This table gives an overview of the history of this piece.

YearGameName of PieceCreator of Game
14th century? Shatranj Al-Kabir (Great Chess) Unknown
1617 Carrera's Chess Champion Pietro Carrera
1747 The Duke of Rutland's Chess Concubine John, third Duke of Rutland
<= 18th century Turkish Great Chess Dabbaba (War Machine) Unknown
1840 The Sultan's Game Marshall L. Tressan
1874 Bird's Chess Guard Henry Bird
1887 Chancellor Chess Chancellor Ben Foster
1920's Capablanca Chess Marshall / Chancellor J. R. Capablanca
<= 1943 Wolf Chess Wolf Dr. Arno von Wilpert(?)
1950-1975?Cagliostro's ChessChancellorSavio Cagliostro
1978 Tutti-Frutti Chess Empress Ralph Betza and Philip Cohen
1980 Renniassance Chess Nobleman Eric V. Greenwood
1984 Grand Chess Marshall Christian Freeling
1996 The Remarkable Rookies (CDA) Chancellor Ralph Betza
1997 New Chancellor Chess Chancellor David Paulowich
1997 Paulowich's Chancellor Chess Chancellor David Paulowich
1997 Cobra Chess War Machine Derick Peterson
1997 Grand Hexachess War Machine Derick Peterson
1998 Euchess Marshall Carlos Cetina
<= 1998 Chess 2000 Knight/rook Gerhard Josten
1998 Eric's Great Chess War EngineEric Greenwood
1998 Pre-Grand Chess Marshal Eric Greenwood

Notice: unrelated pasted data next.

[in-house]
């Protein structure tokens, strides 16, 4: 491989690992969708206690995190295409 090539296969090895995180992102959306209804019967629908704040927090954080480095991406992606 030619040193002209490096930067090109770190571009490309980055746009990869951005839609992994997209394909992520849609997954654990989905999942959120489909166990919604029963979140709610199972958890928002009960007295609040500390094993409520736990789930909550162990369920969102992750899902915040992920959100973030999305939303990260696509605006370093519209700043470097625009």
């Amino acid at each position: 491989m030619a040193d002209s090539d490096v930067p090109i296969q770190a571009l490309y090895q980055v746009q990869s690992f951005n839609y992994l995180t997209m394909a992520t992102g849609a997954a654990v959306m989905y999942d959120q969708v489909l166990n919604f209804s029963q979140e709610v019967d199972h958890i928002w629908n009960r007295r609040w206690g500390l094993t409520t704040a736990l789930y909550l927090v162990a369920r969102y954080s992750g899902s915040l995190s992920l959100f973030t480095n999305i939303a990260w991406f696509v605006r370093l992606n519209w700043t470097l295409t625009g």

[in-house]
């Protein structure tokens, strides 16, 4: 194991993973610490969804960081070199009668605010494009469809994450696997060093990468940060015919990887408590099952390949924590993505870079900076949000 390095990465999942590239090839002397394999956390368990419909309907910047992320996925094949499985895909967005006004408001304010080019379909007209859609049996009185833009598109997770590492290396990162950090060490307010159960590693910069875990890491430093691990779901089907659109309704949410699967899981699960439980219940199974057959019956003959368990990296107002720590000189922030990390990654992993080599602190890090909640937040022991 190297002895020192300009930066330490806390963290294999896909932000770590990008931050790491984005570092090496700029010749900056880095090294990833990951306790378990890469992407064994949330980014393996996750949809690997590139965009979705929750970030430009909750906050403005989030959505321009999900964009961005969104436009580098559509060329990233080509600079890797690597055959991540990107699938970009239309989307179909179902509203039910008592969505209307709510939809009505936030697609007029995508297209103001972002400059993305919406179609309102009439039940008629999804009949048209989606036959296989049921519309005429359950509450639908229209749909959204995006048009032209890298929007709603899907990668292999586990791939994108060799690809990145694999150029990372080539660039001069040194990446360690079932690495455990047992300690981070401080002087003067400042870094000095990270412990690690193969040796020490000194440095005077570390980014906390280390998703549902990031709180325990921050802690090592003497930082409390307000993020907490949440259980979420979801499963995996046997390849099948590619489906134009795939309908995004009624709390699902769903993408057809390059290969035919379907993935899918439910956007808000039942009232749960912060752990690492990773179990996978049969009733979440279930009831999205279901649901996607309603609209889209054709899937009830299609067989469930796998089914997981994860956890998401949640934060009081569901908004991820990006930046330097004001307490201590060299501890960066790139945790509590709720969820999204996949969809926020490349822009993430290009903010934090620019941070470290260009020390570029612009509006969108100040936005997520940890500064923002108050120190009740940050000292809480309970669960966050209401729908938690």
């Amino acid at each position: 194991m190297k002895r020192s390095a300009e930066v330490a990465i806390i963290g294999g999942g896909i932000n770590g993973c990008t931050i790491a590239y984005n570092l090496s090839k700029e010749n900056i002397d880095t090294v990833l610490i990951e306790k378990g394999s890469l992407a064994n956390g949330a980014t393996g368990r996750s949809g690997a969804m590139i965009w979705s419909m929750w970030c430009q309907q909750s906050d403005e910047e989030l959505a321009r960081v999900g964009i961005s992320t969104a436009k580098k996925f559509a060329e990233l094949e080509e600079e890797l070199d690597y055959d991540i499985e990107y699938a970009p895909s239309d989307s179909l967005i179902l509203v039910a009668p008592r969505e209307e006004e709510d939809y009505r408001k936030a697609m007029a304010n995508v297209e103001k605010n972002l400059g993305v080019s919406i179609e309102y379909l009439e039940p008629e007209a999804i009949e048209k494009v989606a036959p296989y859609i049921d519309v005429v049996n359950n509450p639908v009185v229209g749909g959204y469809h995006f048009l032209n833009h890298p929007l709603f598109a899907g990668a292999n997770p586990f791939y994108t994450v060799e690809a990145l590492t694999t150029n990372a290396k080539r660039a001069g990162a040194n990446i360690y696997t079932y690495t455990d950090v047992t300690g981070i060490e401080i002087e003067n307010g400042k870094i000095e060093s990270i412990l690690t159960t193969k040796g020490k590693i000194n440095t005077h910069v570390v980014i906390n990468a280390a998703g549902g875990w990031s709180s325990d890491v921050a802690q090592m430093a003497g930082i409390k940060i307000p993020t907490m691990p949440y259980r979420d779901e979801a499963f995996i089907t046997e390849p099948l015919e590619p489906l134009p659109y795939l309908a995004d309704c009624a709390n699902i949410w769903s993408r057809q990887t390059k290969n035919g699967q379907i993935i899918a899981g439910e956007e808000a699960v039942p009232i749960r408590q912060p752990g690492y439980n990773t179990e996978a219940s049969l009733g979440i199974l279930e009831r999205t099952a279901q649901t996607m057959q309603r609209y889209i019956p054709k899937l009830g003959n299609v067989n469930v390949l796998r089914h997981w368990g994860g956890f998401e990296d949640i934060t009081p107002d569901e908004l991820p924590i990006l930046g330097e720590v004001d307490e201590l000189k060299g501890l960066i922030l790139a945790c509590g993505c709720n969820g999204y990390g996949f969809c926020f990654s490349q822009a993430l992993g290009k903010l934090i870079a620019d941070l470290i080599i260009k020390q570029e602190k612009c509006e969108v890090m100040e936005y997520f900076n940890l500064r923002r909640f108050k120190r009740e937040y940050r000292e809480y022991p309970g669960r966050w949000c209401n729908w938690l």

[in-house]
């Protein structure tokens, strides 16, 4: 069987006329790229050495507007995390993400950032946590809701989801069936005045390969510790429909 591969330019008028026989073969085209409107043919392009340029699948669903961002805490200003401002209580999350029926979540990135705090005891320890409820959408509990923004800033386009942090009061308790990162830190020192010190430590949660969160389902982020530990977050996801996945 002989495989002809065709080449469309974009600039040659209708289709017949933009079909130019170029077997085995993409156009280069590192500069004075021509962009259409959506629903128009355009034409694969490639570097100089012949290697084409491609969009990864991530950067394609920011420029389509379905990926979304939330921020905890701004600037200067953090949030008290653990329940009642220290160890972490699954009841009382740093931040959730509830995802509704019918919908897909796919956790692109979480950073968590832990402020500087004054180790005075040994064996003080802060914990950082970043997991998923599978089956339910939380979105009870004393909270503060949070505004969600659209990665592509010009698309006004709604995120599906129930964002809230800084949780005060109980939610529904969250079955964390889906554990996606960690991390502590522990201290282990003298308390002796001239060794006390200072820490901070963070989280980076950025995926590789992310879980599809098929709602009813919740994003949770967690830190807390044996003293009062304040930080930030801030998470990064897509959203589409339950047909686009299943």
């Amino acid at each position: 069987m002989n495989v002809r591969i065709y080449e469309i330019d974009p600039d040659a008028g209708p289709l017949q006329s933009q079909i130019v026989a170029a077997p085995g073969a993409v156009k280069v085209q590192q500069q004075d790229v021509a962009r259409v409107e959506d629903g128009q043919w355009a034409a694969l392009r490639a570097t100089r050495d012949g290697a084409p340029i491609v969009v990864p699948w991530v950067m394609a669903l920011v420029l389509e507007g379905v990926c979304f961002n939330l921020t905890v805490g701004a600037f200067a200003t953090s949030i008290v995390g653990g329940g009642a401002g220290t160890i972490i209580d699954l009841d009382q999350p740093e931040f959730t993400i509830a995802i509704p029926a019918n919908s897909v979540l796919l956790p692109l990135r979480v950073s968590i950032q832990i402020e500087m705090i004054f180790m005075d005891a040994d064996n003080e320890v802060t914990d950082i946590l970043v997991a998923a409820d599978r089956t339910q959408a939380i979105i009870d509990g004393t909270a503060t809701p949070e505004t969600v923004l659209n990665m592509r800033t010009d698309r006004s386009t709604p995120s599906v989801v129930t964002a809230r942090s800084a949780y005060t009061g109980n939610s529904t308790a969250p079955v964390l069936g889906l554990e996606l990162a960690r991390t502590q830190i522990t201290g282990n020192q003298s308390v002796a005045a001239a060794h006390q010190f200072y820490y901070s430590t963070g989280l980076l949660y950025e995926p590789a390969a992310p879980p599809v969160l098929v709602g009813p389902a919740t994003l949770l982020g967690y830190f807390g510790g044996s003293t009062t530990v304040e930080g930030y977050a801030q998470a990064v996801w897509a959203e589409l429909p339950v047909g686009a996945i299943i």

1998 Cavalier Chess Marshall Fergus Duniho
1999 Unicorn Chess Chancellor David Paulowich
1999 Haynie's Great Chess Marshall or Chancellor Billy Haynie
1999 Pick-the-Team Chess Chancellor Hans Bodlaender
1999 Hexmate Duke Michael A. Rouse
1999 Grand Cavalier Chess Marshall Fergus Duniho
1999 Bedlam Marshall Fergus Duniho
1999 Metamorphin' Fusion Chess Marshall Fergus Duniho
1999 Fusion Chessgi Marshall Fergus Duniho
1999 Fusion Chess Marshall Fergus Duniho
1999 Metamorph Chess Marshall Fergus Duniho
2000 Giant Chess Chancellor Köksal Karakus
2000 Perfect Chess Chancellor Köksal Karakus
2000 Terror Chess Marshall Brian Wong
2000 Turkish Chess Chancellor Köksal Karakus
2000 Trihex Marshall Marek 14
2000 The Knightliest Black Hole Duke João Pedro Neto
2000Drop ChessCardinalKey McKinnis
2000Fantasy Grand ChessMarshallPeter Hatch
2000 Blackhole Chess Marshall David Short
2001GigachessMarshallJean-Louis Cazaux
2001 Four Towers Marshall Jim Aiken
2002Abecedarian Big Chess (ABChess)MarshalGlenn Overby
2002Full Double ChessChancellorSergey Sirotkin

Movement rules

The Marshall may move like a orthodox chess Rook, or like a orthodox chess Knight.

Movement diagram

The blue circles indicate the leaping moves of a Knight, while the green circles indicate the Rook move.

diagram of chancellor move

Alternate Images

Click on an image to view the full piece set it belongs to.

Abstract Set Alfaerie Set Motif Set Alfaerie Set
Cazaux Set Alfaerie Set Alfaerie Set
John William Brown's Meta-Chess movemap

This is an item in the Piececlopedia: an overview of different (fairy) chess pieces.
Written by Fergus Duniho and David Howe.
The Meta-Chess move map was reprinted from Meta-Chess, copyright 1997, by permission of John William Brown.
Movement diagram and piece icon created from Zillions of Games.
WWW page created: February 12, 1999.